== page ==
The church reopened in October 2019 after the most extensive restoration project following damage caused to the roof by two lead thefts. Work to repair the church took over six months to complete at a cost of more that £300,000. The work involved the total replacement of the roof to both the nave and chancel, together withmuch of the timber work. After discovering that the ceiling in the Nave was also damaged, the whole of the ceiling had to be stripped and replaced with four coats of plaster. The whole of the Chancel and the Nave walls have also been redecorated, whilst the scaffolding was still in place. Whilst funding for the decorating wasn't quite secure it was sensible and cost effective to carry out the work making use of the scaffolding whilst in place.
Following the tower repair in 2014 one of the support stones had crumbled away, that stone has now been replaced. Permanent security alarms have been fitted. The alarms will be triggered if an intruder is detected and the police will be alerted. This system is designed to ignore accidental breaches by birds. bats etc.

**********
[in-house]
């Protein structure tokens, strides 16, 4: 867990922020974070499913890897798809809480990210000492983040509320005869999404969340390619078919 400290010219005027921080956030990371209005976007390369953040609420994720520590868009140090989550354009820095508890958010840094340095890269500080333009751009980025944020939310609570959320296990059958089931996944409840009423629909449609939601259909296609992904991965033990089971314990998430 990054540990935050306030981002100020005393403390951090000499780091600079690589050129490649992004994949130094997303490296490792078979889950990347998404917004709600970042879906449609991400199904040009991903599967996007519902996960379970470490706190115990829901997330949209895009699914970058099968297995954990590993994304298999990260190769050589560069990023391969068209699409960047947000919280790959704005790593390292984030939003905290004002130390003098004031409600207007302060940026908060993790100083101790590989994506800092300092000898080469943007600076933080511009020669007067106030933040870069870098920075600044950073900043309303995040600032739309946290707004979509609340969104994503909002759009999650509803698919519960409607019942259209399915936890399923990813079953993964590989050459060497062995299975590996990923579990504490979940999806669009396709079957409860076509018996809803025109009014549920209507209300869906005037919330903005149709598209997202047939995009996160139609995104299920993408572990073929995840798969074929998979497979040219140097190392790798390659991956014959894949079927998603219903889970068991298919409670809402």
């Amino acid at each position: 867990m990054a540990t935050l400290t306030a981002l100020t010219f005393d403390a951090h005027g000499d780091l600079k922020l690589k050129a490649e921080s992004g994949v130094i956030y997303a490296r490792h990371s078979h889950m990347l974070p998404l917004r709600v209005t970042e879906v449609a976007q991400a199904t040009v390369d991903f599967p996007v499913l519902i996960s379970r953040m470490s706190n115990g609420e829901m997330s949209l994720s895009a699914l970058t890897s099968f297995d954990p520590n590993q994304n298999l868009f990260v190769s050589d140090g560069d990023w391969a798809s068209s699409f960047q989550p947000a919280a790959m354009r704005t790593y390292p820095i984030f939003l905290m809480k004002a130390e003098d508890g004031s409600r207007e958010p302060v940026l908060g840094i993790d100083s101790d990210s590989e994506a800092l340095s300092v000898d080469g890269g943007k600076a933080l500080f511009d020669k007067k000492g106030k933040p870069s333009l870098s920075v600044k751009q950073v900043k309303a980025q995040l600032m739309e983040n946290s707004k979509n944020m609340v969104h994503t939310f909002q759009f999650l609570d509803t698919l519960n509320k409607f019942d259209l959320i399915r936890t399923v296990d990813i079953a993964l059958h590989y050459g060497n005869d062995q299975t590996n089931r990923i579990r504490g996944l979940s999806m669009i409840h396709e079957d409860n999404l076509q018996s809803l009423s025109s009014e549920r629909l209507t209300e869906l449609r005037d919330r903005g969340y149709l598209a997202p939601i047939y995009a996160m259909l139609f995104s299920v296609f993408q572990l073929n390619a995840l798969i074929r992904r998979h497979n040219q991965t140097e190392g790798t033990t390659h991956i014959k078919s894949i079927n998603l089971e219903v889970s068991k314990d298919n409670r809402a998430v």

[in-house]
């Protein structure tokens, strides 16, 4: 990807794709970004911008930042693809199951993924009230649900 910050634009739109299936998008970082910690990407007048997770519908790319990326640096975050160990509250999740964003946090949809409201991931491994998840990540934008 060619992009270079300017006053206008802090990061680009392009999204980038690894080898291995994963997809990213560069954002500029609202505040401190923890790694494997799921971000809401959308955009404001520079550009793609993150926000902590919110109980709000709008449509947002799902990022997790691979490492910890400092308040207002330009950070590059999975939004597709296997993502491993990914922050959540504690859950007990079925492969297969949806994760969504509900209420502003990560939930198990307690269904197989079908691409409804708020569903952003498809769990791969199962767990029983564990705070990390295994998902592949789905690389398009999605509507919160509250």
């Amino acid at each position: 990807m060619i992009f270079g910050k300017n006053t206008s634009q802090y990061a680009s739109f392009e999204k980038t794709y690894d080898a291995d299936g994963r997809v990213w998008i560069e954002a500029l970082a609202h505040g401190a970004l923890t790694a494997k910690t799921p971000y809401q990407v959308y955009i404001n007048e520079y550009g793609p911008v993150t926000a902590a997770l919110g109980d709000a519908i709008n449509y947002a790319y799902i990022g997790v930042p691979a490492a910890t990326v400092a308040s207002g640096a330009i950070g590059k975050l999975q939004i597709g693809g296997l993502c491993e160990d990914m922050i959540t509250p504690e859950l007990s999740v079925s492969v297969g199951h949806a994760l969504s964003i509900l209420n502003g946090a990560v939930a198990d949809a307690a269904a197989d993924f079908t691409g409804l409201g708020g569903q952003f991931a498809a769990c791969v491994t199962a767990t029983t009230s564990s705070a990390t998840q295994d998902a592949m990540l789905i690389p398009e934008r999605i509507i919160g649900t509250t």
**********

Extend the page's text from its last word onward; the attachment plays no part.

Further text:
The broken drainage walls have been rebuilt. The drainpipes being replaced with some new additions to improve the system. It's good to see the back of the old plastic pipes.
Members of the PCC, The Vicar, Project Lead, Architect and Contractor celebrated the completion of the work before reopening the church for a wedding and Remembrance Day services. There was to be a Thanksgiving Service for the church restoration on October 27th but we realised that the Church would not be clean and ready in time. The Vicar had postponed this to February 23rd being the next availability date for the Archdeacon.